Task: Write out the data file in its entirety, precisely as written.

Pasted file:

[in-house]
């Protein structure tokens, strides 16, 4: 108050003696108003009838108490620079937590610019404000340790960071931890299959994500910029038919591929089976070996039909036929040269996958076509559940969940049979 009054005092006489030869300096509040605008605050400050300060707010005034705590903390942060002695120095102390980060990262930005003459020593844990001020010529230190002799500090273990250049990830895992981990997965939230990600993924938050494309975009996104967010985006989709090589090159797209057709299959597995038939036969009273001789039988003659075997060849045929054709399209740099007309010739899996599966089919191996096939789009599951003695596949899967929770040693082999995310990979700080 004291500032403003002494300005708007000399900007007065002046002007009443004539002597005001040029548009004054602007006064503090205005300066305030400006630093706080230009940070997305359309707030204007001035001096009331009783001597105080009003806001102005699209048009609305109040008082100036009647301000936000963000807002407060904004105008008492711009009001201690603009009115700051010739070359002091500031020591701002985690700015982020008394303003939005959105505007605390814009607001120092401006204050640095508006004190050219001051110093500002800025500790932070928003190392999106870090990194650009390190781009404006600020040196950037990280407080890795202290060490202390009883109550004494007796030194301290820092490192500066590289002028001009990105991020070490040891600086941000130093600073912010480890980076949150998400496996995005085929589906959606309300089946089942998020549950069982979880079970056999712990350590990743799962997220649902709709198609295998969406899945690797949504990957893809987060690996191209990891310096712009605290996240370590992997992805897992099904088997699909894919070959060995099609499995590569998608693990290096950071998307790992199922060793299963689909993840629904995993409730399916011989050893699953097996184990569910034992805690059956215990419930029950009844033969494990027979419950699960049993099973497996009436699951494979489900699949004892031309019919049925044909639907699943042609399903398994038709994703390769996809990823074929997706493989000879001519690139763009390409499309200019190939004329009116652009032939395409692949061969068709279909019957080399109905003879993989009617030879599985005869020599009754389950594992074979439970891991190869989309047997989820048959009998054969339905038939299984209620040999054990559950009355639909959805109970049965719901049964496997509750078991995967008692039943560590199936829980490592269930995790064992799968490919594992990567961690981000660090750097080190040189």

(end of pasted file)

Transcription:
[in-house]
């Protein structure tokens, strides 16, 4: 108050003696108003009838108490620079937590610019404000340790960071931890299959994500910029038919591929089976070996039909036929040269996958076509559940969940049979 009054005092006489030869300096509040605008605050400050300060707010005034705590903390942060002695120095102390980060990262930005003459020593844990001020010529230190002799500090273990250049990830895992981990997965939230990600993924938050494309975009996104967010985006989709090589090159797209057709299959597995038939036969009273001789039988003659075997060849045929054709399209740099007309010739899996599966089919191996096939789009599951003695596949899967929770040693082999995310990979700080 004291500032403003002494300005708007000399900007007065002046002007009443004539002597005001040029548009004054602007006064503090205005300066305030400006630093706080230009940070997305359309707030204007001035001096009331009783001597105080009003806001102005699209048009609305109040008082100036009647301000936000963000807002407060904004105008008492711009009001201690603009009115700051010739070359002091500031020591701002985690700015982020008394303003939005959105505007605390814009607001120092401006204050640095508006004190050219001051110093500002800025500790932070928003190392999106870090990194650009390190781009404006600020040196950037990280407080890795202290060490202390009883109550004494007796030194301290820092490192500066590289002028001009990105991020070490040891600086941000130093600073912010480890980076949150998400496996995005085929589906959606309300089946089942998020549950069982979880079970056999712990350590990743799962997220649902709709198609295998969406899945690797949504990957893809987060690996191209990891310096712009605290996240370590992997992805897992099904088997699909894919070959060995099609499995590569998608693990290096950071998307790992199922060793299963689909993840629904995993409730399916011989050893699953097996184990569910034992805690059956215990419930029950009844033969494990027979419950699960049993099973497996009436699951494979489900699949004892031309019919049925044909639907699943042609399903398994038709994703390769996809990823074929997706493989000879001519690139763009390409499309200019190939004329009116652009032939395409692949061969068709279909019957080399109905003879993989009617030879599985005869020599009754389950594992074979439970891991190869989309047997989820048959009998054969339905038939299984209620040999054990559950009355639909959805109970049965719901049964496997509750078991995967008692039943560590199936829980490592269930995790064992799968490919594992990567961690981000660090750097080190040189």